Fighting an emerging crisis: Elderly & Homeless

Homelessness is a serious problem across the world. It is a concern faced by both developing and developed countries. Though the definition of homelessness differs across countries, the United Nations Economic and Social Council Statement broadly defines it as, ‘When we are talking about housing, we are not just talking about four walls and a roof. The right to adequate housing is about security of tenure, affordability, access to services and cultural adequacy. It is about protection from forced eviction and displacement, fighting homelessness, poverty and exclusion.

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Homelessness in India

In India, homelessness is defined as, ‘those who do not live in Census houses, but rather stay on pavements, roadsides, railway platforms, staircases, under flyovers, streets, in hume pipes, or other open spaces like places of worship etc.’ India ranks 6th among top 10 countries with significant homeless population and has the highest number of street children in the world. The other countries being Nigeria, Egypt, Indonesia, China, Haiti, Zimbabwe, Honduras, Germany, and United States. According to Census 2011, there are 17.7 lakhs homeless people in India with urban areas having the highest concentration of more than 9 lakhs homeless people.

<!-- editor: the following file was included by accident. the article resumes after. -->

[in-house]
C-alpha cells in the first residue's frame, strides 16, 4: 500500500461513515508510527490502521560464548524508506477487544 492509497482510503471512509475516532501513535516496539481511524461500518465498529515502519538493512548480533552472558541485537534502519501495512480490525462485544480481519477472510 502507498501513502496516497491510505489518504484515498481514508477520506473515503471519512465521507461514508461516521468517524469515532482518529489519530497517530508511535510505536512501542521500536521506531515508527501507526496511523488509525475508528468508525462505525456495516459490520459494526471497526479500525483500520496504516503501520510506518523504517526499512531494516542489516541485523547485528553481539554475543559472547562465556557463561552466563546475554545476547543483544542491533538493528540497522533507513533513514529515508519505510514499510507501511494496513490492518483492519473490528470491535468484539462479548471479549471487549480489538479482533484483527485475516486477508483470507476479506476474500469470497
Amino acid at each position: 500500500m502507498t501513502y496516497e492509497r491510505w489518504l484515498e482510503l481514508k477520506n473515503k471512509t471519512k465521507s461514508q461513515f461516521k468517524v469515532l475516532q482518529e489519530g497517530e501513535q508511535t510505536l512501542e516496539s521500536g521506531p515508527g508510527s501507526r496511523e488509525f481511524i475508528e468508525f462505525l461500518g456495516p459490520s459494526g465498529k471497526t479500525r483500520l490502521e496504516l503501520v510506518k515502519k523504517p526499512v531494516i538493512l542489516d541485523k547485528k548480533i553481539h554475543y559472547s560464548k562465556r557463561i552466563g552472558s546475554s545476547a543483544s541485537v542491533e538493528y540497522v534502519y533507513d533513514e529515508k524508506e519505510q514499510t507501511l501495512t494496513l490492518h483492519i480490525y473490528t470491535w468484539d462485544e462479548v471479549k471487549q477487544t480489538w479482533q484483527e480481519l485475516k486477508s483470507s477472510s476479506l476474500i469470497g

Homelessness is one of the worst kinds of human rights violation. It not only deprives people of shelter, but also compromises their safety. Homelessness also limits accessibility to food, healthcare, well-being, employment opportunities, and education. The homeless population consists of men, women, mothers, the elderly, and the disabled. There are many NGOs in India that address different needs of the homeless population. Some organisations feed the needy, some provide necessary items like clothes, blankets, etc. and yet others work towards making healthcare, education, and employment opportunities available for this section of people.

Homeless women, in particular, are the most vulnerable and suffer the worst kind of violence and exploitation. Homeless mothers spend sleepless nights while safeguarding their children, especially daughters. In addition, there are also 40 million widowed women in India who are abandoned by their families and children. Among the widows are single mothers, pregnant women, and aged women.